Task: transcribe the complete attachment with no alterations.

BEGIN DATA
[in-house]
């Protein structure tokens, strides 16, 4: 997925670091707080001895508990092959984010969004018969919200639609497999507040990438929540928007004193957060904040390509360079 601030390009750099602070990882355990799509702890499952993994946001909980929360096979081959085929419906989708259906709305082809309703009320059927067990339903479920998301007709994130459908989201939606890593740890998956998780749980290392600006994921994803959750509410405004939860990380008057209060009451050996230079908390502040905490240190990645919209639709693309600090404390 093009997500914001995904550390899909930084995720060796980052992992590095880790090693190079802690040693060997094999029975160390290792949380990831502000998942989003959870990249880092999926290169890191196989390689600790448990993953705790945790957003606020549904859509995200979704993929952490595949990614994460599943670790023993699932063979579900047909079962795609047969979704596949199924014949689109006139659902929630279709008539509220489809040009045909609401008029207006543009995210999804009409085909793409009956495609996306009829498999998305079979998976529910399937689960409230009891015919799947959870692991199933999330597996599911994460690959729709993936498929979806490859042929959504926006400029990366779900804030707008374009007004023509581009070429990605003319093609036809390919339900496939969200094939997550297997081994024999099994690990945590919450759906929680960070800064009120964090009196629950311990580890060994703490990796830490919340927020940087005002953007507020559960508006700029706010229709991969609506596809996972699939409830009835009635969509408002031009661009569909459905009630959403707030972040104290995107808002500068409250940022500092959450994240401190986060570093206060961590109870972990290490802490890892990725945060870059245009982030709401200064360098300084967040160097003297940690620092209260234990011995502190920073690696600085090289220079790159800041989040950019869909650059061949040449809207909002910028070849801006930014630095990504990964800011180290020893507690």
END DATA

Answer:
[in-house]
């Protein structure tokens, strides 16, 4: 997925670091707080001895508990092959984010969004018969919200639609497999507040990438929540928007004193957060904040390509360079 601030390009750099602070990882355990799509702890499952993994946001909980929360096979081959085929419906989708259906709305082809309703009320059927067990339903479920998301007709994130459908989201939606890593740890998956998780749980290392600006994921994803959750509410405004939860990380008057209060009451050996230079908390502040905490240190990645919209639709693309600090404390 093009997500914001995904550390899909930084995720060796980052992992590095880790090693190079802690040693060997094999029975160390290792949380990831502000998942989003959870990249880092999926290169890191196989390689600790448990993953705790945790957003606020549904859509995200979704993929952490595949990614994460599943670790023993699932063979579900047909079962795609047969979704596949199924014949689109006139659902929630279709008539509220489809040009045909609401008029207006543009995210999804009409085909793409009956495609996306009829498999998305079979998976529910399937689960409230009891015919799947959870692991199933999330597996599911994460690959729709993936498929979806490859042929959504926006400029990366779900804030707008374009007004023509581009070429990605003319093609036809390919339900496939969200094939997550297997081994024999099994690990945590919450759906929680960070800064009120964090009196629950311990580890060994703490990796830490919340927020940087005002953007507020559960508006700029706010229709991969609506596809996972699939409830009835009635969509408002031009661009569909459905009630959403707030972040104290995107808002500068409250940022500092959450994240401190986060570093206060961590109870972990290490802490890892990725945060870059245009982030709401200064360098300084967040160097003297940690620092209260234990011995502190920073690696600085090289220079790159800041989040950019869909650059061949040449809207909002910028070849801006930014630095990504990964800011180290020893507690």